A well-known user organization recently deployed this technique with impressive results.  This company compared end-user performance levels across various city groupings—several in India, and several in Brazil— and noticed significant discrepancies. The user flagged the issue to its CDN, which adjusted the mapping configuration, and as a result, improved average download speeds by over 34% in India, and over 18% in Brazil.

Optimize Your Front End

Organizations using CDNs are often lulled into believing that they can be lax when it comes to front-end optimization—or, packaging website content in a manner most conducive to speedy delivery. The “fatter” a web page is, the slower the content will load, and this is true whether an enterprise is using a CDN or not.

Numerous analyses have shown the greatest positive speed impact comes when these two techniques are used in tandem. Put another way, a CDN helps to fetch, load and deliver content faster, while front-end optimizations helps package the content in a manner most conducive to speedy dispatch by the CDN.

Some of these services are offered by CDN providers where they apply some of these optimizations on the edge which adds to the complexity of managing end-user experiences. This makes it even more important to measure this experience from the backbone and last mile.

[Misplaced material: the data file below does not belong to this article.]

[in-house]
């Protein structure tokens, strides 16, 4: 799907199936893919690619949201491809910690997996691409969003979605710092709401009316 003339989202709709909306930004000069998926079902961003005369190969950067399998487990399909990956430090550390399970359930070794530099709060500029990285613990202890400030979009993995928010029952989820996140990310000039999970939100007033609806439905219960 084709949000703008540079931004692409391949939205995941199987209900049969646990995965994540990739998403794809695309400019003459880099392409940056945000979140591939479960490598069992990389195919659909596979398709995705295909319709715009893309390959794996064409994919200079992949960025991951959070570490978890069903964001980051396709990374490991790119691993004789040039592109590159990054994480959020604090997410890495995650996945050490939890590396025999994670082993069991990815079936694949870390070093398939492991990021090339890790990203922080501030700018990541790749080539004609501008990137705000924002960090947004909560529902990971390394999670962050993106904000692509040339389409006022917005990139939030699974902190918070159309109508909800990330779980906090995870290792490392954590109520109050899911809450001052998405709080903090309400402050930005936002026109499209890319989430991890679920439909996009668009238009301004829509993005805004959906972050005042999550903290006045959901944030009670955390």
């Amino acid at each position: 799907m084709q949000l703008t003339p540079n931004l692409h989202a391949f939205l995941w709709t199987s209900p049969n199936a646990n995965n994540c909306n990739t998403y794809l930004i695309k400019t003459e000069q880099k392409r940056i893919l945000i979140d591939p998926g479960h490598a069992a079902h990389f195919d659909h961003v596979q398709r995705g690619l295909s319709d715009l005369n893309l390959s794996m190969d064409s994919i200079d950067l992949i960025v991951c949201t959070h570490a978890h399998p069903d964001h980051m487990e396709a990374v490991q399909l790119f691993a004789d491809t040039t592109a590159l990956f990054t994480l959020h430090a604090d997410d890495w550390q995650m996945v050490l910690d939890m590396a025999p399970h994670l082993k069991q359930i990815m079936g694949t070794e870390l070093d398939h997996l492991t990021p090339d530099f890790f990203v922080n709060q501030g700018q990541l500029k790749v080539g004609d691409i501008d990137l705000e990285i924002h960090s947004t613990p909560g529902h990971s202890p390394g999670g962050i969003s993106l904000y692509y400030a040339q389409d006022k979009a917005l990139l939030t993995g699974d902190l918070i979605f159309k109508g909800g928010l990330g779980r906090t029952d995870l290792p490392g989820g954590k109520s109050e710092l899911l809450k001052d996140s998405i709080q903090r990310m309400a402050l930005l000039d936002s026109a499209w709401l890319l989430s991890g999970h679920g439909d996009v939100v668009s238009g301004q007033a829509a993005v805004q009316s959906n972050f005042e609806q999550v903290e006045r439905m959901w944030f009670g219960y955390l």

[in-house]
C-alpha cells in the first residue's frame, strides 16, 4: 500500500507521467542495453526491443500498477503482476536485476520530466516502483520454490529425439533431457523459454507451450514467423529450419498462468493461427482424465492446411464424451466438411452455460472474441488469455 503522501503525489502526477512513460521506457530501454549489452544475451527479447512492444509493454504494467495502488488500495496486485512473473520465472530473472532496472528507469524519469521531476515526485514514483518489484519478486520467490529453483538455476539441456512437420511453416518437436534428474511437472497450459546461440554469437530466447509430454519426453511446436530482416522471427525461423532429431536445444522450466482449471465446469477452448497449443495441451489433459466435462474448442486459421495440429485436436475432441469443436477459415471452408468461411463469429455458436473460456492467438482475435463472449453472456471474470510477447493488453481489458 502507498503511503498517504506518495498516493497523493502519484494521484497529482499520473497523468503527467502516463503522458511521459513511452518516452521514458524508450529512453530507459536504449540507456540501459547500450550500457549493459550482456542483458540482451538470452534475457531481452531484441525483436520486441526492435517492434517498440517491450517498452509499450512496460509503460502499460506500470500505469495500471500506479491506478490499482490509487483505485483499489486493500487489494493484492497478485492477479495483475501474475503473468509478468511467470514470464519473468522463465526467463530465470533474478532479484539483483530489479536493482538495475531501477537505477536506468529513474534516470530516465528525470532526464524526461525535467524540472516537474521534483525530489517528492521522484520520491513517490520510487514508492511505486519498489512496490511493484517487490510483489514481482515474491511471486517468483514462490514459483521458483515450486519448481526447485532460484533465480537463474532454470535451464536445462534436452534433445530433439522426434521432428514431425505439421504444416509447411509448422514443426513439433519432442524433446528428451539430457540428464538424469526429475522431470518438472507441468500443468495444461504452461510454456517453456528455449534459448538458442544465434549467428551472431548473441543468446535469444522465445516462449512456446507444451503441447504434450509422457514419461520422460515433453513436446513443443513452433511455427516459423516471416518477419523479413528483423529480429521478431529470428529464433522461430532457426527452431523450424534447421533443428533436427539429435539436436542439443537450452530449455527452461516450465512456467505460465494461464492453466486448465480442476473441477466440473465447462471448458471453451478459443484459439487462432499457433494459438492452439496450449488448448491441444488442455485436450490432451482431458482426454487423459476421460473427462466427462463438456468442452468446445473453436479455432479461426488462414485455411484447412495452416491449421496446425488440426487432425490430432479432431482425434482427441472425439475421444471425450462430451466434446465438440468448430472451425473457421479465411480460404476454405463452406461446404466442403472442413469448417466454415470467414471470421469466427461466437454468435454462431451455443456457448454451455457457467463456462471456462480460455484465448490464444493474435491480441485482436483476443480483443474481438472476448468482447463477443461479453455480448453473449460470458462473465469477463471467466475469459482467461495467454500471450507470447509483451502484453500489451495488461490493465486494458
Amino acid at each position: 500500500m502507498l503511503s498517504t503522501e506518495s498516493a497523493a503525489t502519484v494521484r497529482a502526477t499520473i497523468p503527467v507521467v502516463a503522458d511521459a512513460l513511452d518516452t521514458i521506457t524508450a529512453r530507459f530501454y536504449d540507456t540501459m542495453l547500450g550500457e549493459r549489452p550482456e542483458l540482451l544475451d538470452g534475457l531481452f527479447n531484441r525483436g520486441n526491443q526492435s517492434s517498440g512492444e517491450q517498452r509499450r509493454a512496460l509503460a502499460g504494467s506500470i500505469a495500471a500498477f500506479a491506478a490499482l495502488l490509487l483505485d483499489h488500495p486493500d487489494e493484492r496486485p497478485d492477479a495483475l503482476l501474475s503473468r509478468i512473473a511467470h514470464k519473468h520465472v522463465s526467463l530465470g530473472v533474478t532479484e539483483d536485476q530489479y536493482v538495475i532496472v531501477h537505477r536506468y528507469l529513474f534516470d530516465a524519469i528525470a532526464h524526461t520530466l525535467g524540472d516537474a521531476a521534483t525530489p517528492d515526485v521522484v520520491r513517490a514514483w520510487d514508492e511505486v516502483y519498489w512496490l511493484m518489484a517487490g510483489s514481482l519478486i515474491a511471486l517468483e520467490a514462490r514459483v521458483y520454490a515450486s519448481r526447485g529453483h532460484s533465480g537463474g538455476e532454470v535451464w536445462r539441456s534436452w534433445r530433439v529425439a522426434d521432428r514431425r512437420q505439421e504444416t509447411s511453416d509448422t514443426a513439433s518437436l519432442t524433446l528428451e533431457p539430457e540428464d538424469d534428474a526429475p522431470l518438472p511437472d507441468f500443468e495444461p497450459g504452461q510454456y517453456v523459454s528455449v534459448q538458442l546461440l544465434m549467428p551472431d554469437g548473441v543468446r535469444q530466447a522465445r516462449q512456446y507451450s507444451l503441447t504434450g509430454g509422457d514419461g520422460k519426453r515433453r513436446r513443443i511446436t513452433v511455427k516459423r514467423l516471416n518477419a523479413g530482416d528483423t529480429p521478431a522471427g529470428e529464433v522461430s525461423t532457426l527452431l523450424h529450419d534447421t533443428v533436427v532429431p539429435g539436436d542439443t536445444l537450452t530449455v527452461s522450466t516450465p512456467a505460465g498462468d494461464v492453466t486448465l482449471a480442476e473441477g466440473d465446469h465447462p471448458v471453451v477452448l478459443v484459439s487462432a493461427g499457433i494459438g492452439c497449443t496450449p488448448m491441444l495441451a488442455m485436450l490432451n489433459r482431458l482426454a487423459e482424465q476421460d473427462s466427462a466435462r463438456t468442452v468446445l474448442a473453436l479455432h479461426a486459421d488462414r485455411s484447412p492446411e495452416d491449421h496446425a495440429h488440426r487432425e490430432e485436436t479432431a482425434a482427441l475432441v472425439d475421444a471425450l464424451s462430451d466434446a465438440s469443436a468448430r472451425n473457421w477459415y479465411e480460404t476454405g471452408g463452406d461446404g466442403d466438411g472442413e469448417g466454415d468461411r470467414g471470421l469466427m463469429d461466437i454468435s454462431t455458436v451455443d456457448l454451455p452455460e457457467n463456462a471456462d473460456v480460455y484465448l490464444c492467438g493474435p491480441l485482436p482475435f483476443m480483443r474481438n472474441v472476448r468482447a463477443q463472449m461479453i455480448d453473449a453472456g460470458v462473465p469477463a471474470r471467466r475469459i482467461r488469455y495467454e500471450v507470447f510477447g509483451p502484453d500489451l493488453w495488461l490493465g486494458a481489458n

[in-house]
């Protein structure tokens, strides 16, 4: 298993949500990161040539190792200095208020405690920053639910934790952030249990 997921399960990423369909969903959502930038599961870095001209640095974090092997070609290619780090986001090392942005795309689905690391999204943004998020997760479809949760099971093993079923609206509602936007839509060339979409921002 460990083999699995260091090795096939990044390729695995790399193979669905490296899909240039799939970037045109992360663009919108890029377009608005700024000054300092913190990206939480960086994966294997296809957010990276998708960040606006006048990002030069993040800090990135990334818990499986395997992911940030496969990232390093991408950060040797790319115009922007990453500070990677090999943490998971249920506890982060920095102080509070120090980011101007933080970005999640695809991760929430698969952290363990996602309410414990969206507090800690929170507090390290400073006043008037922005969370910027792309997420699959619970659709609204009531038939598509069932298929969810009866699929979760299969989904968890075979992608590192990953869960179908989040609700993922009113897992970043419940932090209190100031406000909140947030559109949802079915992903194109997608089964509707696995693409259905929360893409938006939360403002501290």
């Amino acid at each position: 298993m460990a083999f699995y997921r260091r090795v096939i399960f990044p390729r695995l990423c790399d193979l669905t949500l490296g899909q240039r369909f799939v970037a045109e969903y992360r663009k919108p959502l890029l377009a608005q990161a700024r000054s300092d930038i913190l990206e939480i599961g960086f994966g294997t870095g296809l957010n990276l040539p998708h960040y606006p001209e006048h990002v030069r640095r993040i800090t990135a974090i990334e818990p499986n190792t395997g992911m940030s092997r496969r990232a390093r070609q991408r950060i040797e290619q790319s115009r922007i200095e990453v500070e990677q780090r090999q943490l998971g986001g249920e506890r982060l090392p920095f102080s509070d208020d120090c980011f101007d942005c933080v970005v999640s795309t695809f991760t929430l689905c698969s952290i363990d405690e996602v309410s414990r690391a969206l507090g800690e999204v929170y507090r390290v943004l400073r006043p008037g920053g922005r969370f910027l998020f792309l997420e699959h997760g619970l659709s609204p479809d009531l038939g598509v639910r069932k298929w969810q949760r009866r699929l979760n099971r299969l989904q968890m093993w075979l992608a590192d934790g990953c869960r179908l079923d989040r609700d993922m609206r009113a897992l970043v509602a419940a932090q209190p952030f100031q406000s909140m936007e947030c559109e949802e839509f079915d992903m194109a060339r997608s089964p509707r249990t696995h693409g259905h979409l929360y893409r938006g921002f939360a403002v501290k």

Examples of front-end optimization include:

  • File compression and minification: A website’s content will become lighter and more manageable when the files are compressed, thus reducing the total downloaded bytes (page size) which not only saves on bandwidth but also speeds download times. This includes the removal of unnecessary characters from HTML, CSS, and JavaScript.
  • Image Management: Automatic transformation based on the end-user device.
  • Pre-fetching or Server Push: A website visitor’s browsing experience can be greatly improved with prefetching – the bundling of images, JavaScript, CSS and more so end users can quickly navigate between pages while saving on load time. Pre-fetching also allows edge servers to send assets to end users before the request is even made.  
  • Reduce external HTTP requests: Organizations should be proactive in eliminating features that may not be additive to the end-user experience, such as unnecessary JavaScripts, images, plugins, and excessive CSS. A larger number of HTTP requests on a page will lead to a higher number of needed HTTP roundtrips, which act as performance overhead and contribute to slower webpages.

For all their value, CDNs are not immune to causing end-user performance degradations. Considering that some enterprises are spending millions of dollars on CDNs annually, it becomes imperative for them to consistently monitor their chosen CDNs and identify and leverage opportunities to optimize performance, in order to maximize their investments. Keeping a close eye on end-user performance at the last mile, identifying misconfigured mapping and continuing to emphasize front-end optimizations will go a long way in helping enterprises ensure their CDN investments pay off.